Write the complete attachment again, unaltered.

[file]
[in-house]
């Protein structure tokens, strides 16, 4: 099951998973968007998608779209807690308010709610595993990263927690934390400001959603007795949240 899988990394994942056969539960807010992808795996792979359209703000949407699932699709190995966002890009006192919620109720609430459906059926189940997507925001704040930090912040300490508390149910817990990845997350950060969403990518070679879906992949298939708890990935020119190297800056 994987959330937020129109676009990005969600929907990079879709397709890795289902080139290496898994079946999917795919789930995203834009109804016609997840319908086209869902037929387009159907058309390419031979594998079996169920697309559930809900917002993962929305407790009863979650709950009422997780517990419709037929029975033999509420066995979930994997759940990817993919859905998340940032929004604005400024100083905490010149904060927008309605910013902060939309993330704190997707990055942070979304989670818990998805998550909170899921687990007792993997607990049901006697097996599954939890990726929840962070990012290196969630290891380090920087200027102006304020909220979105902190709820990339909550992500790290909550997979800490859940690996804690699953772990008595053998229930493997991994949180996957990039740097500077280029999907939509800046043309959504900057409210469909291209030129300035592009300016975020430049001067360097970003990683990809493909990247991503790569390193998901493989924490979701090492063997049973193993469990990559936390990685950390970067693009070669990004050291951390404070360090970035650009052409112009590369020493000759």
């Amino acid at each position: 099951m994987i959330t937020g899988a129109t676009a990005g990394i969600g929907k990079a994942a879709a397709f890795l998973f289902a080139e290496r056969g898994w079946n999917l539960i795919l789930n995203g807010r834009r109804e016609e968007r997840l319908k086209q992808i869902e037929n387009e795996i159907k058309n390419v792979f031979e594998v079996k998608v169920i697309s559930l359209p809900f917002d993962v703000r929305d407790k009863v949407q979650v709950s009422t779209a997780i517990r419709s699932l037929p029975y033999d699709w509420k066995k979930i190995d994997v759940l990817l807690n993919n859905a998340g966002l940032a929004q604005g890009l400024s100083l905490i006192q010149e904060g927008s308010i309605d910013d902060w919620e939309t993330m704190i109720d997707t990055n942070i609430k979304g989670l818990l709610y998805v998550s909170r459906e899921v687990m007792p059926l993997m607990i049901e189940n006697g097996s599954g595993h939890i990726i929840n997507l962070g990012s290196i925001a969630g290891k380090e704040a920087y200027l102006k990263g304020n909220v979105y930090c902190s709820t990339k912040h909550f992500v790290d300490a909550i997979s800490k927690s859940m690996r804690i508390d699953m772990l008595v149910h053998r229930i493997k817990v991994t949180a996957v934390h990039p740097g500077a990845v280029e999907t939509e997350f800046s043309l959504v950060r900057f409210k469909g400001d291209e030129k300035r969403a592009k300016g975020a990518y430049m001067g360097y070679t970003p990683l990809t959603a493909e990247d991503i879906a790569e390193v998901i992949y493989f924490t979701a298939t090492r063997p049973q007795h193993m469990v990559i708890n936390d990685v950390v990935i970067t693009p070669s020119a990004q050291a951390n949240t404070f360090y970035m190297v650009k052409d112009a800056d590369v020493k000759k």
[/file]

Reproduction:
[in-house]
């Protein structure tokens, strides 16, 4: 099951998973968007998608779209807690308010709610595993990263927690934390400001959603007795949240 899988990394994942056969539960807010992808795996792979359209703000949407699932699709190995966002890009006192919620109720609430459906059926189940997507925001704040930090912040300490508390149910817990990845997350950060969403990518070679879906992949298939708890990935020119190297800056 994987959330937020129109676009990005969600929907990079879709397709890795289902080139290496898994079946999917795919789930995203834009109804016609997840319908086209869902037929387009159907058309390419031979594998079996169920697309559930809900917002993962929305407790009863979650709950009422997780517990419709037929029975033999509420066995979930994997759940990817993919859905998340940032929004604005400024100083905490010149904060927008309605910013902060939309993330704190997707990055942070979304989670818990998805998550909170899921687990007792993997607990049901006697097996599954939890990726929840962070990012290196969630290891380090920087200027102006304020909220979105902190709820990339909550992500790290909550997979800490859940690996804690699953772990008595053998229930493997991994949180996957990039740097500077280029999907939509800046043309959504900057409210469909291209030129300035592009300016975020430049001067360097970003990683990809493909990247991503790569390193998901493989924490979701090492063997049973193993469990990559936390990685950390970067693009070669990004050291951390404070360090970035650009052409112009590369020493000759």
């Amino acid at each position: 099951m994987i959330t937020g899988a129109t676009a990005g990394i969600g929907k990079a994942a879709a397709f890795l998973f289902a080139e290496r056969g898994w079946n999917l539960i795919l789930n995203g807010r834009r109804e016609e968007r997840l319908k086209q992808i869902e037929n387009e795996i159907k058309n390419v792979f031979e594998v079996k998608v169920i697309s559930l359209p809900f917002d993962v703000r929305d407790k009863v949407q979650v709950s009422t779209a997780i517990r419709s699932l037929p029975y033999d699709w509420k066995k979930i190995d994997v759940l990817l807690n993919n859905a998340g966002l940032a929004q604005g890009l400024s100083l905490i006192q010149e904060g927008s308010i309605d910013d902060w919620e939309t993330m704190i109720d997707t990055n942070i609430k979304g989670l818990l709610y998805v998550s909170r459906e899921v687990m007792p059926l993997m607990i049901e189940n006697g097996s599954g595993h939890i990726i929840n997507l962070g990012s290196i925001a969630g290891k380090e704040a920087y200027l102006k990263g304020n909220v979105y930090c902190s709820t990339k912040h909550f992500v790290d300490a909550i997979s800490k927690s859940m690996r804690i508390d699953m772990l008595v149910h053998r229930i493997k817990v991994t949180a996957v934390h990039p740097g500077a990845v280029e999907t939509e997350f800046s043309l959504v950060r900057f409210k469909g400001d291209e030129k300035r969403a592009k300016g975020a990518y430049m001067g360097y070679t970003p990683l990809t959603a493909e990247d991503i879906a790569e390193v998901i992949y493989f924490t979701a298939t090492r063997p049973q007795h193993m469990v990559i708890n936390d990685v950390v990935i970067t693009p070669s020119a990004q050291a951390n949240t404070f360090y970035m190297v650009k052409d112009a800056d590369v020493k000759k």